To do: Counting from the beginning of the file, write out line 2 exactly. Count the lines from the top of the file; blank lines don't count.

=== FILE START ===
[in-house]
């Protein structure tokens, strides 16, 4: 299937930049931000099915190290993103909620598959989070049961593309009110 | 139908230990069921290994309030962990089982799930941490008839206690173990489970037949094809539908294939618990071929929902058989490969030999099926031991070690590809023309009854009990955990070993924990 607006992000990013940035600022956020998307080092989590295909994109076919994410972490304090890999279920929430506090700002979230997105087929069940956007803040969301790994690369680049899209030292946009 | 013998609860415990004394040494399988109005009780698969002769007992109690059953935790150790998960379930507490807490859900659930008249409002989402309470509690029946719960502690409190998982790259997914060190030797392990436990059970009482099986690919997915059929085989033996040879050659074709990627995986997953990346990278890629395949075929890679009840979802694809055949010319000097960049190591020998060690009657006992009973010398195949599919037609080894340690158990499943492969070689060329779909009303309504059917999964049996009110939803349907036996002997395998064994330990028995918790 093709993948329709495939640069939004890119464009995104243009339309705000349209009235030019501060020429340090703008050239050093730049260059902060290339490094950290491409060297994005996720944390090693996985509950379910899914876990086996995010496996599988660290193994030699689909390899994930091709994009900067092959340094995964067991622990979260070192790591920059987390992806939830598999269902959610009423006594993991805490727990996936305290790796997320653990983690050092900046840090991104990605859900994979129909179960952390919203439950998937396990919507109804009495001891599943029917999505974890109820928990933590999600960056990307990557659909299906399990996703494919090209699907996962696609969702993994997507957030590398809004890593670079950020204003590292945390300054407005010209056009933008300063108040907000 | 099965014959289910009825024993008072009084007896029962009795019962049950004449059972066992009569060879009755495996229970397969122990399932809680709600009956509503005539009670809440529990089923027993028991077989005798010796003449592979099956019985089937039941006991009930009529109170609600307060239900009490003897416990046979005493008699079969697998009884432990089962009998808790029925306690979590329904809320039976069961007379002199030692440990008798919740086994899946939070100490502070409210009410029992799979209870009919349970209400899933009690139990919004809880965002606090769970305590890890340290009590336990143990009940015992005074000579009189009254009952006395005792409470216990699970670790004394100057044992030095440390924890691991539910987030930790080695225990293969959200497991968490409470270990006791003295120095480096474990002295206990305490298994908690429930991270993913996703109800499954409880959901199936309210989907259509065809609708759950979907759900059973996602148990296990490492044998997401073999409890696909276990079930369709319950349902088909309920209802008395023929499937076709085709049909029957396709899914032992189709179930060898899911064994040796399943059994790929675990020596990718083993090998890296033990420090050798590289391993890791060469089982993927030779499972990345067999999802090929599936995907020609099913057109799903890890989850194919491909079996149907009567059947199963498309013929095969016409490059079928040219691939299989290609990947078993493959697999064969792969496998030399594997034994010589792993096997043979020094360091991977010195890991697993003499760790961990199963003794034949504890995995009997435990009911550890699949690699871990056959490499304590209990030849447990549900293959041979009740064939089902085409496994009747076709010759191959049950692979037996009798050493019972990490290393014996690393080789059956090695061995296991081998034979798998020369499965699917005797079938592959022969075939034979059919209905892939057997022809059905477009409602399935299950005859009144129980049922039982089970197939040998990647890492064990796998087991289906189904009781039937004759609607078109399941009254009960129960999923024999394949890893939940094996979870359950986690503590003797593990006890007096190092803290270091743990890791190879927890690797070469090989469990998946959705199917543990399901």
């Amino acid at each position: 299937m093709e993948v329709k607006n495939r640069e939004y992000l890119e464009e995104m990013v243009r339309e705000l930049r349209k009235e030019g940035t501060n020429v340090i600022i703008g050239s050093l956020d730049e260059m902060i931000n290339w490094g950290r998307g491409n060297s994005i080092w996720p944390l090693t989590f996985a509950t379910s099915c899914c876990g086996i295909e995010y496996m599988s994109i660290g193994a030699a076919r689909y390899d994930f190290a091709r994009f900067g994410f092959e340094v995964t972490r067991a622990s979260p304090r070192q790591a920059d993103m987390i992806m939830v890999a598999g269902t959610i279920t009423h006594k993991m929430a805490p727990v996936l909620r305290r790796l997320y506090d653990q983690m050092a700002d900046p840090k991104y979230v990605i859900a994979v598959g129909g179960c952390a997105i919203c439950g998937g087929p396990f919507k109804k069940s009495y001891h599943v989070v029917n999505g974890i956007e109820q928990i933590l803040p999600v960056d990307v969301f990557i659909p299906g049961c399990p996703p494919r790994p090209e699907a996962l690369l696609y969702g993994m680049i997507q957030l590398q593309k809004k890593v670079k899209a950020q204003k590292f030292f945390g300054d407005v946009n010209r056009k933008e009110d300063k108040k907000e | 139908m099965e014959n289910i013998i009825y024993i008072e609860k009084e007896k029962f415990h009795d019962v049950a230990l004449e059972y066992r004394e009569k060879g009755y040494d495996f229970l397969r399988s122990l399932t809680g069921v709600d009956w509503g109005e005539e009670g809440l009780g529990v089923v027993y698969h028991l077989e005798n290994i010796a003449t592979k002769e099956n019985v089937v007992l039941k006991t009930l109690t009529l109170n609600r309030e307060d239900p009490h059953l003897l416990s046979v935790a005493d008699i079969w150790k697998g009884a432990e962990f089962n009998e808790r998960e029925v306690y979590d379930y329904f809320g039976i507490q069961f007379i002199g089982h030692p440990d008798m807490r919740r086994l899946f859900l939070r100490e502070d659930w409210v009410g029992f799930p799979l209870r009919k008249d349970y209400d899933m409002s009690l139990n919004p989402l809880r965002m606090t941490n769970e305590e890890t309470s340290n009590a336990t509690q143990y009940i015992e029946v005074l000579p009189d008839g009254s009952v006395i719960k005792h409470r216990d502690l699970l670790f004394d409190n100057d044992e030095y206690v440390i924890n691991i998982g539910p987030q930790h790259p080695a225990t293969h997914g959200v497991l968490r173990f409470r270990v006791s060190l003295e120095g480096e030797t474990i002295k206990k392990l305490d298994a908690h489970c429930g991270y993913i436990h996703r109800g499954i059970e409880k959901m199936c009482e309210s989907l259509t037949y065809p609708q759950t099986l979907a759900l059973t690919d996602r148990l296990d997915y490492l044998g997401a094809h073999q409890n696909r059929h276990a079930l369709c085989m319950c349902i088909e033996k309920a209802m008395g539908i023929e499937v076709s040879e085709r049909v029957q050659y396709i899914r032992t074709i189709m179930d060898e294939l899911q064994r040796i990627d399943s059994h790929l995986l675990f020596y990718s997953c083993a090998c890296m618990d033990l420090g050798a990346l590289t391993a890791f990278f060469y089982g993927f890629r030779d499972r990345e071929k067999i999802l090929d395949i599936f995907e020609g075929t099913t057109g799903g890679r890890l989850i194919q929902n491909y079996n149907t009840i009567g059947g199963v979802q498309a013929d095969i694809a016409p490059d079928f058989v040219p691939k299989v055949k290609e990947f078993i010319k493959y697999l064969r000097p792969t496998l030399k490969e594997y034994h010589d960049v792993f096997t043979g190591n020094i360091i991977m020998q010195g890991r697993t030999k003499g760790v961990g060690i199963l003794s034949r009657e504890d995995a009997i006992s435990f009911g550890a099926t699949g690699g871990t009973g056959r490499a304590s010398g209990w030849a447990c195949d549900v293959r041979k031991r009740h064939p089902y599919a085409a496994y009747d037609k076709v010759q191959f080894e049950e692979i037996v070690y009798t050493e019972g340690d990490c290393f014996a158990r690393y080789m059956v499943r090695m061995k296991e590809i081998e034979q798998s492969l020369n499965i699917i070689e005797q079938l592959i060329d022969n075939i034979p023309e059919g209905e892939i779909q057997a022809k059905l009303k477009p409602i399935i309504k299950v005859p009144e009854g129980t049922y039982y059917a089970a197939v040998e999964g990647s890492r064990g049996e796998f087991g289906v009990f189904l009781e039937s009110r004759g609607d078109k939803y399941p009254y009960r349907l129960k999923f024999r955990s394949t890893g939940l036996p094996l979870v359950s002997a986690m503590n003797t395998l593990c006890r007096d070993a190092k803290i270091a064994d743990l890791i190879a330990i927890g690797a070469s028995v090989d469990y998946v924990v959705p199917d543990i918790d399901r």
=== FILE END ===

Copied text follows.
């Protein structure tokens, strides 16, 4: 299937930049931000099915190290993103909620598959989070049961593309009110 | 139908230990069921290994309030962990089982799930941490008839206690173990489970037949094809539908294939618990071929929902058989490969030999099926031991070690590809023309009854009990955990070993924990 607006992000990013940035600022956020998307080092989590295909994109076919994410972490304090890999279920929430506090700002979230997105087929069940956007803040969301790994690369680049899209030292946009 | 013998609860415990004394040494399988109005009780698969002769007992109690059953935790150790998960379930507490807490859900659930008249409002989402309470509690029946719960502690409190998982790259997914060190030797392990436990059970009482099986690919997915059929085989033996040879050659074709990627995986997953990346990278890629395949075929890679009840979802694809055949010319000097960049190591020998060690009657006992009973010398195949599919037609080894340690158990499943492969070689060329779909009303309504059917999964049996009110939803349907036996002997395998064994330990028995918790 093709993948329709495939640069939004890119464009995104243009339309705000349209009235030019501060020429340090703008050239050093730049260059902060290339490094950290491409060297994005996720944390090693996985509950379910899914876990086996995010496996599988660290193994030699689909390899994930091709994009900067092959340094995964067991622990979260070192790591920059987390992806939830598999269902959610009423006594993991805490727990996936305290790796997320653990983690050092900046840090991104990605859900994979129909179960952390919203439950998937396990919507109804009495001891599943029917999505974890109820928990933590999600960056990307990557659909299906399990996703494919090209699907996962696609969702993994997507957030590398809004890593670079950020204003590292945390300054407005010209056009933008300063108040907000 | 099965014959289910009825024993008072009084007896029962009795019962049950004449059972066992009569060879009755495996229970397969122990399932809680709600009956509503005539009670809440529990089923027993028991077989005798010796003449592979099956019985089937039941006991009930009529109170609600307060239900009490003897416990046979005493008699079969697998009884432990089962009998808790029925306690979590329904809320039976069961007379002199030692440990008798919740086994899946939070100490502070409210009410029992799979209870009919349970209400899933009690139990919004809880965002606090769970305590890890340290009590336990143990009940015992005074000579009189009254009952006395005792409470216990699970670790004394100057044992030095440390924890691991539910987030930790080695225990293969959200497991968490409470270990006791003295120095480096474990002295206990305490298994908690429930991270993913996703109800499954409880959901199936309210989907259509065809609708759950979907759900059973996602148990296990490492044998997401073999409890696909276990079930369709319950349902088909309920209802008395023929499937076709085709049909029957396709899914032992189709179930060898899911064994040796399943059994790929675990020596990718083993090998890296033990420090050798590289391993890791060469089982993927030779499972990345067999999802090929599936995907020609099913057109799903890890989850194919491909079996149907009567059947199963498309013929095969016409490059079928040219691939299989290609990947078993493959697999064969792969496998030399594997034994010589792993096997043979020094360091991977010195890991697993003499760790961990199963003794034949504890995995009997435990009911550890699949690699871990056959490499304590209990030849447990549900293959041979009740064939089902085409496994009747076709010759191959049950692979037996009798050493019972990490290393014996690393080789059956090695061995296991081998034979798998020369499965699917005797079938592959022969075939034979059919209905892939057997022809059905477009409602399935299950005859009144129980049922039982089970197939040998990647890492064990796998087991289906189904009781039937004759609607078109399941009254009960129960999923024999394949890893939940094996979870359950986690503590003797593990006890007096190092803290270091743990890791190879927890690797070469090989469990998946959705199917543990399901």